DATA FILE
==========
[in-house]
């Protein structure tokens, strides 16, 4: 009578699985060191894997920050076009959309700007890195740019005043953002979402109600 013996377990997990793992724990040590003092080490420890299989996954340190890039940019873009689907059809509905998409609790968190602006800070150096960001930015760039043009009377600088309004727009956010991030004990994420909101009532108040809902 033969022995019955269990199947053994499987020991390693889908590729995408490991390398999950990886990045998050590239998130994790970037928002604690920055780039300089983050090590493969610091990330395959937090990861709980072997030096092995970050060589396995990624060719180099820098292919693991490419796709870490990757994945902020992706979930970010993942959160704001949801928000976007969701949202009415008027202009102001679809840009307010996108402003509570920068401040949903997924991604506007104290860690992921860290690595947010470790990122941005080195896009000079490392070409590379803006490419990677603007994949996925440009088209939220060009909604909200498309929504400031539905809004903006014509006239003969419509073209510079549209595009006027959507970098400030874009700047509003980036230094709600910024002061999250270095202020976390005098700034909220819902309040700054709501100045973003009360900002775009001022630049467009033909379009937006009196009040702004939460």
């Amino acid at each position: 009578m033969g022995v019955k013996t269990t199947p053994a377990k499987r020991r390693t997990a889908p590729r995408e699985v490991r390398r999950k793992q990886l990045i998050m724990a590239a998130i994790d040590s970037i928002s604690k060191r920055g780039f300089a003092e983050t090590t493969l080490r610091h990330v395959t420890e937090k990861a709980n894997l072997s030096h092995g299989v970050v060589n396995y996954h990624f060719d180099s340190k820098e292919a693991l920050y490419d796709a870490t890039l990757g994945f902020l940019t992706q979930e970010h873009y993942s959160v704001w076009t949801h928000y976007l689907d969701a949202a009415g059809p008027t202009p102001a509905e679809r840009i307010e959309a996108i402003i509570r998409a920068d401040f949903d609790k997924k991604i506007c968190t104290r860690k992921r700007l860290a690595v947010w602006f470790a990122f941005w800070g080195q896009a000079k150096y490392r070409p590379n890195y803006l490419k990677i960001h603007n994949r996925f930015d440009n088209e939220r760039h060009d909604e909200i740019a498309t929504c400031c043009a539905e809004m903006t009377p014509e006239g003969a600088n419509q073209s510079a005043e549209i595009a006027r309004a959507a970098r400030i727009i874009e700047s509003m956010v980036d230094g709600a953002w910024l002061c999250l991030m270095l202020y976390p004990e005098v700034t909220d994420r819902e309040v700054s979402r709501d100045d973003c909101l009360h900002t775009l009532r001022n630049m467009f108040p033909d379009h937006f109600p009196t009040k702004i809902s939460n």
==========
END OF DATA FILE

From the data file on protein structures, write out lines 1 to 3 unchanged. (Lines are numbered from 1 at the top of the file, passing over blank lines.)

[in-house]
């Protein structure tokens, strides 16, 4: 009578699985060191894997920050076009959309700007890195740019005043953002979402109600 013996377990997990793992724990040590003092080490420890299989996954340190890039940019873009689907059809509905998409609790968190602006800070150096960001930015760039043009009377600088309004727009956010991030004990994420909101009532108040809902 033969022995019955269990199947053994499987020991390693889908590729995408490991390398999950990886990045998050590239998130994790970037928002604690920055780039300089983050090590493969610091990330395959937090990861709980072997030096092995970050060589396995990624060719180099820098292919693991490419796709870490990757994945902020992706979930970010993942959160704001949801928000976007969701949202009415008027202009102001679809840009307010996108402003509570920068401040949903997924991604506007104290860690992921860290690595947010470790990122941005080195896009000079490392070409590379803006490419990677603007994949996925440009088209939220060009909604909200498309929504400031539905809004903006014509006239003969419509073209510079549209595009006027959507970098400030874009700047509003980036230094709600910024002061999250270095202020976390005098700034909220819902309040700054709501100045973003009360900002775009001022630049467009033909379009937006009196009040702004939460």
């Amino acid at each position: 009578m033969g022995v019955k013996t269990t199947p053994a377990k499987r020991r390693t997990a889908p590729r995408e699985v490991r390398r999950k793992q990886l990045i998050m724990a590239a998130i994790d040590s970037i928002s604690k060191r920055g780039f300089a003092e983050t090590t493969l080490r610091h990330v395959t420890e937090k990861a709980n894997l072997s030096h092995g299989v970050v060589n396995y996954h990624f060719d180099s340190k820098e292919a693991l920050y490419d796709a870490t890039l990757g994945f902020l940019t992706q979930e970010h873009y993942s959160v704001w076009t949801h928000y976007l689907d969701a949202a009415g059809p008027t202009p102001a509905e679809r840009i307010e959309a996108i402003i509570r998409a920068d401040f949903d609790k997924k991604i506007c968190t104290r860690k992921r700007l860290a690595v947010w602006f470790a990122f941005w800070g080195q896009a000079k150096y490392r070409p590379n890195y803006l490419k990677i960001h603007n994949r996925f930015d440009n088209e939220r760039h060009d909604e909200i740019a498309t929504c400031c043009a539905e809004m903006t009377p014509e006239g003969a600088n419509q073209s510079a005043e549209i595009a006027r309004a959507a970098r400030i727009i874009e700047s509003m956010v980036d230094g709600a953002w910024l002061c999250l991030m270095l202020y976390p004990e005098v700034t909220d994420r819902e309040v700054s979402r709501d100045d973003c909101l009360h900002t775009l009532r001022n630049m467009f108040p033909d379009h937006f109600p009196t009040k702004i809902s939460n």